The holiday season is an annual reminder of the kindness of strangers. When I moved uptown in the early ‘90’s, and before the city had made a concerted effort to find shelter for the many homeless men and women, a man who had most obviously suffered great loss in the course of his life sat on the corner of 88th and Madison. My daughter, who was then in her teens, would often come home late at night, sometimes in the early hours of morning. This gracious man would insist on accompanying her to the door, making certain she arrived home safely. We were often entertained by his guitar and his low and raspy voice, singing popular folk songs, hoping to solicit just enough money for food. It is also around this time that The Doe Fund* was founded. Its mission was intended to break the cycles of homelessness, addiction and criminal recidivism by providing holistic services of housing and work opportunities.
Fortunately, very few people whom I have known personally have suffered the loss of their homes, in spite of the millions throughout the country and the world, who have. And I myself have been inordinately fortunate. I can only imagine the hardship that it must entail. My only taste of such—and I can only call it discomfort in my case since I would not presume to compare myself with the true adversity of the homeless–occurred years ago when I arrived home after a weekend away, to a cold breeze running from one end of my living room to the entrance of my apartment. I naturally assumed that all that was required was to open the valves to allow hot air to begin its ‘hissing’ process.
Unfortunately, this was not the case. Although the valves were opened to capacity, warmth seemed elusive. Cold air immediately began to chill my bones. Maintenance in my building includes a tie-in with a heating company, negotiated and bought in bulk; reducing the monthly rate. Suffice to say, an unpaid heating bill was not the problem.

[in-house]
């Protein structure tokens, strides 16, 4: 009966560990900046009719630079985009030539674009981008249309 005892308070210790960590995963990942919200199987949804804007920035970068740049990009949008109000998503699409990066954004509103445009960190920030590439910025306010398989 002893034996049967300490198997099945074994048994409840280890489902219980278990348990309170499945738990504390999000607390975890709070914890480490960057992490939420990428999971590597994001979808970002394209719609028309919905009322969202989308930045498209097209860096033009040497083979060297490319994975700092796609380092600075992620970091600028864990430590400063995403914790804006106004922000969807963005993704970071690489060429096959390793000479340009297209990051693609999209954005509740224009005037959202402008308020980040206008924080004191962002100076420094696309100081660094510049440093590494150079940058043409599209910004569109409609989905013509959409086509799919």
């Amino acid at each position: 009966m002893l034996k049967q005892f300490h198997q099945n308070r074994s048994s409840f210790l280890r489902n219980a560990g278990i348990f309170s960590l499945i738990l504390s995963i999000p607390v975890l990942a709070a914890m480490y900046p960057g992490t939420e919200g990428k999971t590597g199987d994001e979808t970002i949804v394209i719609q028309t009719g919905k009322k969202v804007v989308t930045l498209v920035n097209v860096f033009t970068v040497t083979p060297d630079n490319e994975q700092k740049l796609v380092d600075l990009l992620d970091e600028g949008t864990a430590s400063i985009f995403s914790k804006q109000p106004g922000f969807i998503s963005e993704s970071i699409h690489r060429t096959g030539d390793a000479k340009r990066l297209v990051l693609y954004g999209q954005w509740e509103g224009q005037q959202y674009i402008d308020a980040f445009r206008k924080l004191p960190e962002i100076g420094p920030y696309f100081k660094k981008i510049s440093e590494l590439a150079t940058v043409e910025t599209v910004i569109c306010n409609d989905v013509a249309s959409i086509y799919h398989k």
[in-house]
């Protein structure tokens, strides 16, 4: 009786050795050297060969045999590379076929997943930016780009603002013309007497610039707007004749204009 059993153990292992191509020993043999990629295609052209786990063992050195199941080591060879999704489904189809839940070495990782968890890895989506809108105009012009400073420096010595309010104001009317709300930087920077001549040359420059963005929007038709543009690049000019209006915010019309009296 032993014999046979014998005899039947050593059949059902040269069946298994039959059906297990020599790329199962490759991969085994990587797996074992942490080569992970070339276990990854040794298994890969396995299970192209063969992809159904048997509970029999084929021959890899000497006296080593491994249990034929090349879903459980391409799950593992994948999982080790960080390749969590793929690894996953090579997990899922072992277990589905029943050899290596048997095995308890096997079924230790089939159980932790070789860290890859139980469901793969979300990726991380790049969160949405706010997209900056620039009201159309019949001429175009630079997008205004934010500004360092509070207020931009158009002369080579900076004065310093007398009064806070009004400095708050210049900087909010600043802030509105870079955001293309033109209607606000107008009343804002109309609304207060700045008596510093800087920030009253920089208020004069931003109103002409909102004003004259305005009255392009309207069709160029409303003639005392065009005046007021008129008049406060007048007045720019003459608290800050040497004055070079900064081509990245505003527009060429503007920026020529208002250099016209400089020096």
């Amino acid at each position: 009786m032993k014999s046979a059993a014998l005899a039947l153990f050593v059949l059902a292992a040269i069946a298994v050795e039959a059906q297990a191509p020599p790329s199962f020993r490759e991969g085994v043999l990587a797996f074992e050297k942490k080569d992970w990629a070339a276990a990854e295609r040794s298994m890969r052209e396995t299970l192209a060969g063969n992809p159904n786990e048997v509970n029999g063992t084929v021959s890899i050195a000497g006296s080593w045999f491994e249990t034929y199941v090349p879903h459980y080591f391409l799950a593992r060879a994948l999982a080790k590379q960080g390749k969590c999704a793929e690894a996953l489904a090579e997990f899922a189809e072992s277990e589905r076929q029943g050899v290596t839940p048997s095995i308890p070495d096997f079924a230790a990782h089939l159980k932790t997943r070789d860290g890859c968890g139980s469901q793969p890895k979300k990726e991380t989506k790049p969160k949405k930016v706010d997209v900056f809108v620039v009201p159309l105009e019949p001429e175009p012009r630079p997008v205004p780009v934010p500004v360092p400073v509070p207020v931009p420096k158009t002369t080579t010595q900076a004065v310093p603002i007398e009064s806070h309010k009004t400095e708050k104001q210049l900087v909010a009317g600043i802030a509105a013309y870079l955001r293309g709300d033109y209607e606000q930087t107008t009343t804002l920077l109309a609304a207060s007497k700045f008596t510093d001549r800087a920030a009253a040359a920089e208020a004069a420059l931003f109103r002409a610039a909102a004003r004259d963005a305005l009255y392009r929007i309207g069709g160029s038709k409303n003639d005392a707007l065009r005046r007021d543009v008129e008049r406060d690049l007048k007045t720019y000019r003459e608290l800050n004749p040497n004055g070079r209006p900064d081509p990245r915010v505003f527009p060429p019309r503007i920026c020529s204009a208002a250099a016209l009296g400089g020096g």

At the time, my building was undergoing a boiler replacement, and without the need for a total rehab, this major ‘surgery’ was being done in segments. The building had just celebrated its 80th birthday, and was beginning to suffer the very same limitations as other 80 year-olds. Hip and boiler replacements; knee, joint and plumbing disease; gnarled and sagging re-pointing issues – the list goes on.The section of the building where my apartment is located was undergoing this conversion; creating less warm air, insufferably cold air, with the understanding that this would be a long and ongoing process, despite the wave of arctic air that we were experiencing then.
Unbeknownst to me at the time, it proved to last what seemed an interminable week. I simply longed for the warmth of my ‘down comforter’ in my ‘king bed’, and knew that middle of the night bathroom visits would need to be strategically planned, and only if an emergency arose! I am pleased to report that my personal plumbing is still intact.
When this arctic surge occurred–indoors as well as out–I was forced to endure seven nights of total discomfort before I was informed that the worst of the building’s renovation had been completed. When the delightful sound of the radiators hissing began again, never had blowing hot air received such acclaim.
Although my tale may seem trite to some, it should be an awakening for those of us who have never been left in the cold—or who pass by homeless people on the New York City streets on a daily basis. It is also a reminder of the many homeless, like the gracious gentleman who walked my daughter home– who are forced to find shelter during winter’s subzero temperatures and still maintain their dignity and humanity. Just a thought for us to keep in mind, especially for the holidays……
*NOTE: The Doe Fund has helped over 23.000 homeless and formerly incarcerated men rebuild their lives. At this time of year, a wonderful reason to give back and one of the many charities that offer help to those less fortunate. Their motto; A bridge back to life.